If I had to bet which 2013 Oscar contender would score the most nominations without a single win, I’d go for Saving Mr. Banks, a movie so gosh-darn disarming you might just strain your cheeks from watching it, but one that doesn’t quite fit into the apparent fabric of this year’s awards race. Watching this film, which recounts the rocky relationship between Mary Poppins author P.L. Travers (Emma Thompson) and smiley juggernaut Walt Disney (Tom Hanks), who’d adapt Travers’s work for the screen, you feel, aptly enough, as if you’re on a theme park ride, soaking up the glee while knowing your joy is highly controlled by precise mechanics. You also feel that this baldly manipulative, yet nevertheless adorable, origin flick has all the trappings of a Best Picture frontrunner—one from some stage in history, at least.
In another year, Saving Mr. Banks, a pristinely mounted, “has-it-all” crowd-pleaser, could have very plausibly waltzed off with top honors after having scored copious nods in major categories. Since it’s a rather safe and classic pick, this could have happened decades ago, and since it falls in line with the recent trend of Hollywood honoring its in-house hat-tips (e.g. The Artist and Argo), it could have happened last year. But despite the many veterans poised to gain acknowledgment this season (the Best Actress slate may well be fully comprised of previous winners, while Best Actor seems sure to have at least three legends in the mix), 2013 seems to be a year leaning toward the progressive and the vanguard, be it 12 Years a Slave’s unflinching view of history, Gravity’s minimalistic show of effects wizardry, or American Hustle’s gonzo retooling of the sprawling crime epic. A case can be made for a lot of the rivals of early favorite 12 Years a Slave, but it seems unfathomable that it would lose to Saving Mr. Banks, its most vanilla competitor.
I would not, however, discount Director John Lee Hancock as someone who could square off against sure-thing Steve McQueen, a scenario few pundits are predicting at the moment. With his last film, 2009’s The Blind Side, having snuck into Best Picture contention after eventual Best Actress winner Sandra Bullock brewed a buzz storm, Hancock is certainly on the Academy’s radar, and his helming of this, his fifth feature, marks the peak of his markedly wholesome career. Though Saving Mr. Banks has a way of mixing up its motives, having an artist alternately, and sometimes unconvincingly, take big business to task while nevertheless succumbing to the inevitable (yes, the story and the studio movie itself endlessly mirror each other), Hancock largely succeeds at keeping all his balls in the air, including frequent, asking-for-trouble flashbacks of young Travers and her father (a disguised-in-plain-sight Colin Farrell). The Original Screenplay by Kelly Marcel and Sue Smith may not make it to the finish line, especially given that the category favors the fresh and the bold, but since you can practically hear voter applause resounding over this movie’s credits, I’m guessing Hancock will.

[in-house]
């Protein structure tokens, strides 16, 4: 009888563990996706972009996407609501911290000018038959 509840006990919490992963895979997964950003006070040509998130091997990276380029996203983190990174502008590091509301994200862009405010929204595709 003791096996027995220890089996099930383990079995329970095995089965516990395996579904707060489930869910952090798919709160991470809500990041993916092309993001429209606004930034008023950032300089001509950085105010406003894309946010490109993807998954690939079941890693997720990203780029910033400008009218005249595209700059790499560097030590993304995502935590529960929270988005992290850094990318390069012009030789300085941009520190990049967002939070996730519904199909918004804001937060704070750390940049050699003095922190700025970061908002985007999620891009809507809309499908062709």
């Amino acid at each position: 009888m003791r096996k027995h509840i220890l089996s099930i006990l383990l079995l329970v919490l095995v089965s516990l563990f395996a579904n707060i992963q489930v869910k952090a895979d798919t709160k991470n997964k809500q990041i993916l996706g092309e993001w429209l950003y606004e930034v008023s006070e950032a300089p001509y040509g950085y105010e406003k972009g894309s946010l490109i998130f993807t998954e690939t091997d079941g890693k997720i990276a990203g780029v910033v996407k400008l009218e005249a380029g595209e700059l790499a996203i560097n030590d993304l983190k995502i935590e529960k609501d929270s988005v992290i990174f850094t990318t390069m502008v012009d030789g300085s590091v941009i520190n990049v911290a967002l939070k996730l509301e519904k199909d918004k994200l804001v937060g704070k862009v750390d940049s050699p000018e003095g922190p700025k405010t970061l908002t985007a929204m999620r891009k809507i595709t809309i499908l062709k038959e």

And you can certainly go ahead and ink Thompson and Hanks’s names into the fields of Best Actress and Best Supporting Actor. If the all-winner Best Actress lineup pans out, Thompson will be up against fellow locks Cate Blanchett (Blue Jasmine) and Sandra Bullock (Gravity), along with Meryl Streep (August: Osage County) and Judi Dench (Philomena). If there’s a shake-up, it will likely involve Blue Is the Warmest Color’s astonishing Adèle Exarchopoulos unseating Dench or—gasp!—Streep. Hanks, meanwhile seems all but destined to be competing in two races this year, vying for the Supporting trophy for Banks, and for Best Actor for Captain Phillips. Even more interestingly, the Supporting race may very well see Hanks up against his riveting Captain Phillips co-star, first-time Somali actor Barkhad Abdi.
The list goes on for where Saving Mr. Banks will likely be recognized. Both sprightly and elegiac, Thomas Newman’s Original Score is easily one of the year’s most memorable, and is certain to get a nod. The odds are also good for Susan Benjamin and Michael Corenblith’s Production Design, especially given that the period film comprises two periods: Travers’s adult life in 1960s Hollywood (and London), and her childhood in comely, rural Australia. It’s safe to add Costume Designer Daniel Orlandi to the roster, too, particularly for the elegant fashions the regal Thompson wears so well, and DP John Schwatzman (half-brother of actor Jason, who co-stars in the film) may just sneak in for his deft Cinematography. Still, even if all of these talents get invited to the big show, each has a stronger hopeful standing in his or her way. Save ample room for Saving Mr. Banks on your Oscar ballot, just don’t expect the Academy to save room for it at the podium.
Surest bets: Best Picture; Best Director, John Lee Hancock; Best Actress, Emma Thompson; Best Supporting Actor, Tom Hanks; Best Original Score; Best Production Design; Best Costume Design.
Possibilities: Best Original Screenplay; Best Cinematography.
Shouldn’t be Overlooked: Best Supporting Actor, Colin Farrell.